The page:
The following day the boys arrived at their prearranged meeting place to find Tinus waiting for them, eager to explain his strategy for defeating Penelope.
— Everyone has a weakness, Tinus announced. Penelope’s weakness is that her mom died in the hospital when she was born. That’s why her dad is drunk and dirty and sad all the time. My plan is that we go up to her and tell her that we know the real reason her mother died, because she couldn’t stand holding a baby so ugly knowing it belonged to her, so she held her breath until she didn’t have to see Penelope’s face any longer.
— Aw man! That’s savage. But isn’t it going a bit too far? What if we get in trouble? Nondumiso asked. — Then it’ll be her word against ours and no one likes her, rebuts Tinus.
— So when and where do we do this? Caleb enquires.
Tinus puffs up his chest and wears an oversized expression of solemnity before he delivers his confident response. — Today, after school, in front of the tuck shop.
The group bow their heads as if in prayer, a mixture of mirth and tension tethers them to the moment. Their hairless faces synchronized in grimaces of macho diabolism. Whether or not they were ready for this determined the measure of their readiness for the momentous venture into genuine boyhood and the similarly noble acts of terror it entails.
— It’s on. I can’t wait, said Simon.
—This is going to be so funny, Nondumiso predicted.
—That bitch won’t know what hit her, declared Tinus just before the bell would bring an end to their break-time machinations.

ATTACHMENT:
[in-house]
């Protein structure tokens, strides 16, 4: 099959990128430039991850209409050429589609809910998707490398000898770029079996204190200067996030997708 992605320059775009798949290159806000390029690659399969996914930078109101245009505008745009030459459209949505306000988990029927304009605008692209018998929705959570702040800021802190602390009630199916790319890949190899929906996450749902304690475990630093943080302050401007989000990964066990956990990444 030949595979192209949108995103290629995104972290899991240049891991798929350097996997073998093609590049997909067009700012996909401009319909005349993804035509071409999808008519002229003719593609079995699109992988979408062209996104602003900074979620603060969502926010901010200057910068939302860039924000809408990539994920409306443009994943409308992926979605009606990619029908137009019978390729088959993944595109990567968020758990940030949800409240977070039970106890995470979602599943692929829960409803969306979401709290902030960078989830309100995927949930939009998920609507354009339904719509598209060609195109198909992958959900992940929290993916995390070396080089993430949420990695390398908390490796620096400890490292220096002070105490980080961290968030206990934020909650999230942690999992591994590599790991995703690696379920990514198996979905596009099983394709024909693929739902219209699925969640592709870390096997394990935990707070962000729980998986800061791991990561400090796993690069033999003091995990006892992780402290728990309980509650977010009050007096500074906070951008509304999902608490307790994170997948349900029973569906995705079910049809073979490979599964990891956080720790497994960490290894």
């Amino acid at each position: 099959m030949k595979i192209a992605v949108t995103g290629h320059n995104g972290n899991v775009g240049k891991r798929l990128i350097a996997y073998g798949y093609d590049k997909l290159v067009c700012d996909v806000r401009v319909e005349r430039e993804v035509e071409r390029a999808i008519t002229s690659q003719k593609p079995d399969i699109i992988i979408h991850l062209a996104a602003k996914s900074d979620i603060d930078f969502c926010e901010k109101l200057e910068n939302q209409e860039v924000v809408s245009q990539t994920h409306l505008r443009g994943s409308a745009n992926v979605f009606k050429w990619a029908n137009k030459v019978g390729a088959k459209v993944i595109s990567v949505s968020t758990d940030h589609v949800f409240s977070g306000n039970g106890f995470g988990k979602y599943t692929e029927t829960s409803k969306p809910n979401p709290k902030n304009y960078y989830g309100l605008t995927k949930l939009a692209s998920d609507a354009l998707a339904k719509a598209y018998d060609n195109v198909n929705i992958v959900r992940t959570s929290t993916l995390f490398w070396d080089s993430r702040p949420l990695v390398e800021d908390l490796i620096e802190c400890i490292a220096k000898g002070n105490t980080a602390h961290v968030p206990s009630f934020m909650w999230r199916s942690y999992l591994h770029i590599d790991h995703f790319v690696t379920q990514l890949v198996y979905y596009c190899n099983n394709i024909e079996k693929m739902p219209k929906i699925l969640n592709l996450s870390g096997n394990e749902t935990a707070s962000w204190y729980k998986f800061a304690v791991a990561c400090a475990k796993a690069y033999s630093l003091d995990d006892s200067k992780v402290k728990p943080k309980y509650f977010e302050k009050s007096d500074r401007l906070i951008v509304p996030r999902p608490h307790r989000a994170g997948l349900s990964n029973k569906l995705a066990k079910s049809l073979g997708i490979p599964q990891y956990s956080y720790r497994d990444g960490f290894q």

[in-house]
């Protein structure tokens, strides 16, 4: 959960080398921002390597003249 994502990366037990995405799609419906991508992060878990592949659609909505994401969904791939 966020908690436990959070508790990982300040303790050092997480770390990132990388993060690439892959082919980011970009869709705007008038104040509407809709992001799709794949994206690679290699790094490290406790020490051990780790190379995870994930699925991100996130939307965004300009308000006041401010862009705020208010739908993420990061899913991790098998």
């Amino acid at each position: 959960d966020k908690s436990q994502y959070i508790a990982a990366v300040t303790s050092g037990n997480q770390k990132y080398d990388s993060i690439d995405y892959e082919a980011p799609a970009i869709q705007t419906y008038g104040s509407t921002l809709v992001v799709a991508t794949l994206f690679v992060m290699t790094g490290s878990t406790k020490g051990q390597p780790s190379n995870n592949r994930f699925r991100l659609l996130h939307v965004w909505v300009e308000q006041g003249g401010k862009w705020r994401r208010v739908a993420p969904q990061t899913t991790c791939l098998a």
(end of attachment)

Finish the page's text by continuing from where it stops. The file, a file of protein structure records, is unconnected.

It was afterschool and the rest of the boys assembled into an offensive formation behind Tinus who was ready with the weaponry of his words and thus they all marched towards the tuck shop. When they arrived she was chewing on a guava icy as usual and about to leave when Tinus screamed her name causing everyone’s heads including hers to turn
— Penelope! She glared at him with impenetrable eyes of curiosity.
— Yes Tinus? How can I help you?
It was at this juncture that the rest of the group began to tremble and slink away behind the tall frame of Tinus, as if to distance themselves from the conspiracy at the last minute. But the look of malevolent conviction in Tinus’s face told them it was too late for regrets now, the guillotine was in midflight and its victim could no longer be pardoned or pleaded for to the executioner. — We know how your mom died Penelope. She held her breath after smelling you and drowned in her vomit and tears after looking at you.
After Tinus said this everyone froze for a moment to stare at Penelope, watch her quintessential composure dissolve into an expression recognisably scared and broken. Impossible tears began to stream down Penelope’s freckled and sweat-stained face. Tinus guffawed victoriously and wore a bully- borrowed expression of apathy and pride. It was a trembling unconvincing performance but nevertheless an effective one. The whole audience joined in pointing and laughing at Penelope as she wept. It was as hysterical and unrelenting as when a mob stomps on a body long after it’s died, as if to tie a ribbon of mechanical certainty around the frenzied inadvertency of their initial crime. Penelope, discarded her icy, wiped hear tears and ran toward the gate.
The next day at St. Augustine’s Penelope’s image never came tardily through its front gates and the story of what the boys had done to her had spread infectiously through the fie ld at break. Marco and his friends came to congratulate them with laughter and handshakes of camaraderie which felt like a hard-earned coronation to them all. Girls came and conspicuously spoke to them. All of their social woes were apparently vaporized overnight just as they had all hoped.
Penelope never did return to St. Augustine’s. A few weeks after the incident a rumour spread she had moved back to Scotland with her dad after neither of them could handle the adversity of living in South Africa any longer.